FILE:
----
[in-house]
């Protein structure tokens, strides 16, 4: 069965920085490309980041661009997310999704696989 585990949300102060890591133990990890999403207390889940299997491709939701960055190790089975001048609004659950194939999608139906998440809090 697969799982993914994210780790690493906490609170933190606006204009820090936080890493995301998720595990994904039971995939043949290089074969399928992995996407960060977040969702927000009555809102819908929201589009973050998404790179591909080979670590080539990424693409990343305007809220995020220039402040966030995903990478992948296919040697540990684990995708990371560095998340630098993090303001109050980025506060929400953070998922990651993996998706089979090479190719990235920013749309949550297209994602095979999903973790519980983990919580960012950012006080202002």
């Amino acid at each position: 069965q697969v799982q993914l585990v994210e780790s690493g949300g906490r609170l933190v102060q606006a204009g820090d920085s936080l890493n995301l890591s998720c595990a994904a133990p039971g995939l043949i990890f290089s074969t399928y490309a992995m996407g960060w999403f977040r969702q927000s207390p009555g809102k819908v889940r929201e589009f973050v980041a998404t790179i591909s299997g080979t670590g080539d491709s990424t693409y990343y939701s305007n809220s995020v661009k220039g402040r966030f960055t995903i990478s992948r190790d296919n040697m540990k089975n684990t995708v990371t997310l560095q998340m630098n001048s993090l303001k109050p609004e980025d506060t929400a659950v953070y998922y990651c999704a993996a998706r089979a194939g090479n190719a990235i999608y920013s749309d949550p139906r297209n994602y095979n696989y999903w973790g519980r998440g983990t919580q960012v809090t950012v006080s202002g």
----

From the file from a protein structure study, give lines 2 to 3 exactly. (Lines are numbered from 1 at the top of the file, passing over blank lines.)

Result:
């Protein structure tokens, strides 16, 4: 069965920085490309980041661009997310999704696989 585990949300102060890591133990990890999403207390889940299997491709939701960055190790089975001048609004659950194939999608139906998440809090 697969799982993914994210780790690493906490609170933190606006204009820090936080890493995301998720595990994904039971995939043949290089074969399928992995996407960060977040969702927000009555809102819908929201589009973050998404790179591909080979670590080539990424693409990343305007809220995020220039402040966030995903990478992948296919040697540990684990995708990371560095998340630098993090303001109050980025506060929400953070998922990651993996998706089979090479190719990235920013749309949550297209994602095979999903973790519980983990919580960012950012006080202002």
């Amino acid at each position: 069965q697969v799982q993914l585990v994210e780790s690493g949300g906490r609170l933190v102060q606006a204009g820090d920085s936080l890493n995301l890591s998720c595990a994904a133990p039971g995939l043949i990890f290089s074969t399928y490309a992995m996407g960060w999403f977040r969702q927000s207390p009555g809102k819908v889940r929201e589009f973050v980041a998404t790179i591909s299997g080979t670590g080539d491709s990424t693409y990343y939701s305007n809220s995020v661009k220039g402040r966030f960055t995903i990478s992948r190790d296919n040697m540990k089975n684990t995708v990371t997310l560095q998340m630098n001048s993090l303001k109050p609004e980025d506060t929400a659950v953070y998922y990651c999704a993996a998706r089979a194939g090479n190719a990235i999608y920013s749309d949550p139906r297209n994602y095979n696989y999903w973790g519980r998440g983990t919580q960012v809090t950012v006080s202002g």